Michael Bungay Stanier in his book, Do More Great Work is clear when he says, “Doing Great Work by yourself means it’s not Great Work.” He goes on to say, “To get the job done, we all need support from those around us – family, friends, and colleagues. “ For many of us that can be a tough pill to swallow, as we may have been brought up to emulate Clint Eastwood, Bruce Willis, Linda Hamilton or Angelina Jolie – “the rugged individual, the lone hero who does it all by him or herself.”
While going it alone might be attractive to Introverts and Baby Boomers, today’s workplace demands and mounding stress requires many more resources than ever before to be successful and efficient. Extraverts and Gen Y workers might be the first to form a dynamic support team from these three critical avenues:
1. People who love you. I think I’d like to qualify this category to include “people who love you and are good at giving loads of support and encouragement.” Everyone needs people around them who say, “You can do it and I believe you” when the going gets tough.
2. People with skills. This category expands to people who have skills on anything you need to help you be successful. It always surprises me when we do a Skills Scan in teaming workshops as to the number of people who have worked together for years but don’t know the vast skill set of those around them. As a consequence, they don’t tap into others’ existing ablities to help them achieve their own current goals. Consider connecting with your network or expanding your network, and find out what they are really good at. Ask them to teach you, provide advice and problem solve. Social media outlets such as LinkedIn and other forums are perfect places to gather resources and meet people who have more experience in areas where you want to grow. Don’t reinvent the wheel – check out YouTube, Twitter etc. – be an information sponge and get connected.
Also consider looking to hire personal coaches, attend workshops/webinars and get individualized training to gain the skills you may need or to get a fresh perspective. In particular, GenY workers may love the concept of not only adding to their backpack of skills, but also getting just-in-time, personalized programs. These training options could also help supervisors and managers as well. As performance evaluations reveal areas of growth and provide opportunity to set future goals, managers and supervisors have the responsibility of assisting employees with finding resources to fulfill the requirements of that development plan. As more and more demands are placed on job tasks, it becomes harder for supervisors and managers to have the time they need to adequately perform this managerial responsibility. Experts agree that without feedback and growth, star Gen Y workers head for the door.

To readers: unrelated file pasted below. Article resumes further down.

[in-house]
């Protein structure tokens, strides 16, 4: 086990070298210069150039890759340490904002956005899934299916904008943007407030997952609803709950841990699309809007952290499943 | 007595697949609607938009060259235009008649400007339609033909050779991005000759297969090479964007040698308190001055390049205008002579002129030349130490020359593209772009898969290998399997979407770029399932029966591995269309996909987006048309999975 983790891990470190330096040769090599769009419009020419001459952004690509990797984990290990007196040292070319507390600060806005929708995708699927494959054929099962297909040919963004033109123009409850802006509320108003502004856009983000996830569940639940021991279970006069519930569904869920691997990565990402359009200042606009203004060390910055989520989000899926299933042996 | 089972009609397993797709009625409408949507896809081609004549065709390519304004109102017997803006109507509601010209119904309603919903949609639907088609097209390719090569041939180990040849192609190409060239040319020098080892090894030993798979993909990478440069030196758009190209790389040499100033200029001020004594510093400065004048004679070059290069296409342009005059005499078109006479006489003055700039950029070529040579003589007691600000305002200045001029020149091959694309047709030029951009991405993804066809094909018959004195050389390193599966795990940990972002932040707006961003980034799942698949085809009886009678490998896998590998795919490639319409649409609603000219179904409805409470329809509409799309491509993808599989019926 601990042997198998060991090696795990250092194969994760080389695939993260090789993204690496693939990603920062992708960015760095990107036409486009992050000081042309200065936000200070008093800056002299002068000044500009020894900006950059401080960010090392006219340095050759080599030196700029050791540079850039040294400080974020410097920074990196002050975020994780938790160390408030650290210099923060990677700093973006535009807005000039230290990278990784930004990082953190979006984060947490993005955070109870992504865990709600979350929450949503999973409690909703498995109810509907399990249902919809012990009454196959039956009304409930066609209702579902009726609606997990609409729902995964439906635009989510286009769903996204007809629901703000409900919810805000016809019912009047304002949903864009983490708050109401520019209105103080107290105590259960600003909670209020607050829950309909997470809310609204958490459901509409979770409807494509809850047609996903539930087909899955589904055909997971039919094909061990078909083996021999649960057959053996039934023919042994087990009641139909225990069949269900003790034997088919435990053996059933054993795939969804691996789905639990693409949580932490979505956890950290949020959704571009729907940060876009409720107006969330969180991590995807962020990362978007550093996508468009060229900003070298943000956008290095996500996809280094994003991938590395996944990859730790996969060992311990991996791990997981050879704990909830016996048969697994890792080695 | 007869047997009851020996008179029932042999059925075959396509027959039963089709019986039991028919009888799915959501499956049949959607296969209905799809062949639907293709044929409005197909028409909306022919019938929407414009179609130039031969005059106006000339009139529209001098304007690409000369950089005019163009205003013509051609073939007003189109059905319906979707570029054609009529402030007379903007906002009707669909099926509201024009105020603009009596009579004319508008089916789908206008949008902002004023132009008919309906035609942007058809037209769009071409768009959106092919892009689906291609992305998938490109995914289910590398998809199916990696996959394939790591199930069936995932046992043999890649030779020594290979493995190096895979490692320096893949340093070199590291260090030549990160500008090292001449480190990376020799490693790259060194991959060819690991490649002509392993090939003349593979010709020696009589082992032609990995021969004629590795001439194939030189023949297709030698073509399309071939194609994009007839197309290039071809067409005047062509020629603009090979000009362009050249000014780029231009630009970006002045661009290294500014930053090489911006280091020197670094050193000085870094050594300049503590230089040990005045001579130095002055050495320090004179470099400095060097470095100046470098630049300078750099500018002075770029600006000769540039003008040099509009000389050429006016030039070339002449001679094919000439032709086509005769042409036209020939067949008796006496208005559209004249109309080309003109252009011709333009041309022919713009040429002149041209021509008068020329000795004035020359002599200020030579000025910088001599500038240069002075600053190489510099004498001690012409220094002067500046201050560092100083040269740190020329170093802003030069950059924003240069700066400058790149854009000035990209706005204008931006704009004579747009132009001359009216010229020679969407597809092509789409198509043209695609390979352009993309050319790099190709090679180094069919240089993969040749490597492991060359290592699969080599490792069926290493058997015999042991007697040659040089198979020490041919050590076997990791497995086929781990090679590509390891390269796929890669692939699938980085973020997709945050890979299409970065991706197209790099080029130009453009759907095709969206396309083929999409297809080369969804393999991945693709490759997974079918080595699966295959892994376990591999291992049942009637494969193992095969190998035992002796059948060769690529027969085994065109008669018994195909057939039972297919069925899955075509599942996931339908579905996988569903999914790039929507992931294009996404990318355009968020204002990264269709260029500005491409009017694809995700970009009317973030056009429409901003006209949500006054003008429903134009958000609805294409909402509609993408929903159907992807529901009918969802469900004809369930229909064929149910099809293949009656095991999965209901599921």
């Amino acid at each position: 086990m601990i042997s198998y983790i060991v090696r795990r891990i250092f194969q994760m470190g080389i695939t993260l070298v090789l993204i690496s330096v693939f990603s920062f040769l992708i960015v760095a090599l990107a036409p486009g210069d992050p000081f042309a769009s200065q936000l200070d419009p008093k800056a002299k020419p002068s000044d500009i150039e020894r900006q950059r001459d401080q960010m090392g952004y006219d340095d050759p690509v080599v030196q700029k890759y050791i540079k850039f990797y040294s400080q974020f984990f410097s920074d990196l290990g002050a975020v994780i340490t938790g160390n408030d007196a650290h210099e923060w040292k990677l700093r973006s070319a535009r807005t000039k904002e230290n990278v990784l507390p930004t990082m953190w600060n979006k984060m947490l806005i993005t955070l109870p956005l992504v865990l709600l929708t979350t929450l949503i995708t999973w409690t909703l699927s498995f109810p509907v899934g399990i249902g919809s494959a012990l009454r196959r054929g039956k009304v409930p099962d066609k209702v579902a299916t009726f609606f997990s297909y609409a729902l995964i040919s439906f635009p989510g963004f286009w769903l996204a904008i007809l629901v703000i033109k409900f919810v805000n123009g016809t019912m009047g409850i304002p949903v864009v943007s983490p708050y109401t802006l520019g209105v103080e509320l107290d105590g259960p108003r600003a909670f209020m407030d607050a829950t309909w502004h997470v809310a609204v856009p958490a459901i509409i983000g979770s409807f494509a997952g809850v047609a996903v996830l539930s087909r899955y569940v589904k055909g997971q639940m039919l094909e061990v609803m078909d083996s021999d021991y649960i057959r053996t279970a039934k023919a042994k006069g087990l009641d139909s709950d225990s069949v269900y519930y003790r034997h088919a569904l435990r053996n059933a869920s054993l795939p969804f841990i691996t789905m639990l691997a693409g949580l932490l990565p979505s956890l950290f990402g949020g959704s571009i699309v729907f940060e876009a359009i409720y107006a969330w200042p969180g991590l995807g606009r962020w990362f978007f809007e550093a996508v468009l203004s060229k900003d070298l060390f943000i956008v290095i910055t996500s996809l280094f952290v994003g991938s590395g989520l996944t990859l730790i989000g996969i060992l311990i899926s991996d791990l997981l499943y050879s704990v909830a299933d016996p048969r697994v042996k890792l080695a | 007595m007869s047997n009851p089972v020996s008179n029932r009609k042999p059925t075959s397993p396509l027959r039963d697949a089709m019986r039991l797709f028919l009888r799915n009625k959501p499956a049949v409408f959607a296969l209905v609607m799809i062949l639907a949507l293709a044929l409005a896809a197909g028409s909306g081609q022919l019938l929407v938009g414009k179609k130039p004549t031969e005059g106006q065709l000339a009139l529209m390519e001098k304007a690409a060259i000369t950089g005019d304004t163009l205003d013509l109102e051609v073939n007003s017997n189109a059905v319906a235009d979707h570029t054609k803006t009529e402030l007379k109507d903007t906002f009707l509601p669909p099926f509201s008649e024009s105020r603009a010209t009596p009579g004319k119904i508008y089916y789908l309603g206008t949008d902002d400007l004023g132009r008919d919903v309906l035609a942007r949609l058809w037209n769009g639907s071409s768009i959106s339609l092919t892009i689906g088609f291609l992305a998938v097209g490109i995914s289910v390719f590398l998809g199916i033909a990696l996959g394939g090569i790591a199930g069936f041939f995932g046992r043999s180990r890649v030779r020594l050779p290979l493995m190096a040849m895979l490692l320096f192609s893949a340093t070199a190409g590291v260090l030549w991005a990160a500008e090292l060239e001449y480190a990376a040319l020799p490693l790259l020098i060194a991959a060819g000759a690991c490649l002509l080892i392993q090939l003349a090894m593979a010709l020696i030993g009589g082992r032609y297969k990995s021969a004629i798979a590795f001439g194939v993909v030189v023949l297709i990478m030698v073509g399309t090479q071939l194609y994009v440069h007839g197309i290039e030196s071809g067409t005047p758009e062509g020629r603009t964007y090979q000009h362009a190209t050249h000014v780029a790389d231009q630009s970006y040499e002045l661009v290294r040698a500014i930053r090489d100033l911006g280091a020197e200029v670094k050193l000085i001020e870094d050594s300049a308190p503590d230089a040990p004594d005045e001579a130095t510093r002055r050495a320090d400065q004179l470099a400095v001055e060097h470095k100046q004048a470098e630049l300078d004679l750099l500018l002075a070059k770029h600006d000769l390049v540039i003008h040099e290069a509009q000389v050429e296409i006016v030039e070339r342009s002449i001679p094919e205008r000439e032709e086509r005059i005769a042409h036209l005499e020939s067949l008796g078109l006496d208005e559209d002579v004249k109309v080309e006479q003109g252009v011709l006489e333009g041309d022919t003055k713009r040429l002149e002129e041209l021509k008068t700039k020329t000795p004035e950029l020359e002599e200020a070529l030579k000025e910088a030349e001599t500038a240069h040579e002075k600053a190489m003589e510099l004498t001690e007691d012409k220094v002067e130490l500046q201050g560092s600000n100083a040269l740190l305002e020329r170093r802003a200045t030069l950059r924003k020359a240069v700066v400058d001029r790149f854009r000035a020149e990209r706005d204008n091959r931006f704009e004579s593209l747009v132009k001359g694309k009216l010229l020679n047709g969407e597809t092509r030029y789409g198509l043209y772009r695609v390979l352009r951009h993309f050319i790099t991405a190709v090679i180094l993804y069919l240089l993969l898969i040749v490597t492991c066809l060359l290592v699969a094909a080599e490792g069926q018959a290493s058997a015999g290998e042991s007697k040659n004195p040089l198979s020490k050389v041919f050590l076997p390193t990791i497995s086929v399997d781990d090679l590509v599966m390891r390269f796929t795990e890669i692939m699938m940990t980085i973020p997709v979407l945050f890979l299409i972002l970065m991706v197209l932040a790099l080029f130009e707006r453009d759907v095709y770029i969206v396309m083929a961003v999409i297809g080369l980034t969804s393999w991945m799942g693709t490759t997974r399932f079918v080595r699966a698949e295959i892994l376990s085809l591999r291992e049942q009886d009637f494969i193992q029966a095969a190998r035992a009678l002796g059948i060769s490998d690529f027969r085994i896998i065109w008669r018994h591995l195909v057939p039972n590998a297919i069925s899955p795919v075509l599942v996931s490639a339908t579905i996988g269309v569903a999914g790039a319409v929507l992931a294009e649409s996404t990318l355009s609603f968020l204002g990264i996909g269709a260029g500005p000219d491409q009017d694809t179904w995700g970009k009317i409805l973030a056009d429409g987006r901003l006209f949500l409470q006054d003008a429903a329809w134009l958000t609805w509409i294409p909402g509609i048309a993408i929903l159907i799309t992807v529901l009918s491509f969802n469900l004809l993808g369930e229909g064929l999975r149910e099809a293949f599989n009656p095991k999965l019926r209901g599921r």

3. People with influence. These individuals are those that can open doors for you and be your best promoter. To me, these contacts are the combination of avenues one and two – they think you are terrific, are in a senior or more prestigious position, and can recommend you for projects, promotions or career opportunities. You may have to ask them to play this role for you because they might not automatically think of doing so. Don’t be shy or you could miss out on this avenue.
So, grab a piece of paper and draw an implications wheel. In the center, put yourself. Add people who make up your personal network. Put “people who love me” in one area, “people with skills and abilities” in another, and “people with influence” in the last third of the map. See where you need to expand your map and who you need to talk to. Draw a circle off an individual who may know someone that you’d like to get connected to. Ask that person to make the introduction for you. Put this map somewhere visible so you’ll remember to look at it periodically and assess your progress.
With so many ways to be “social” today, we need to use each and every one to our best advantage, including finding great coaches to help us along the way.
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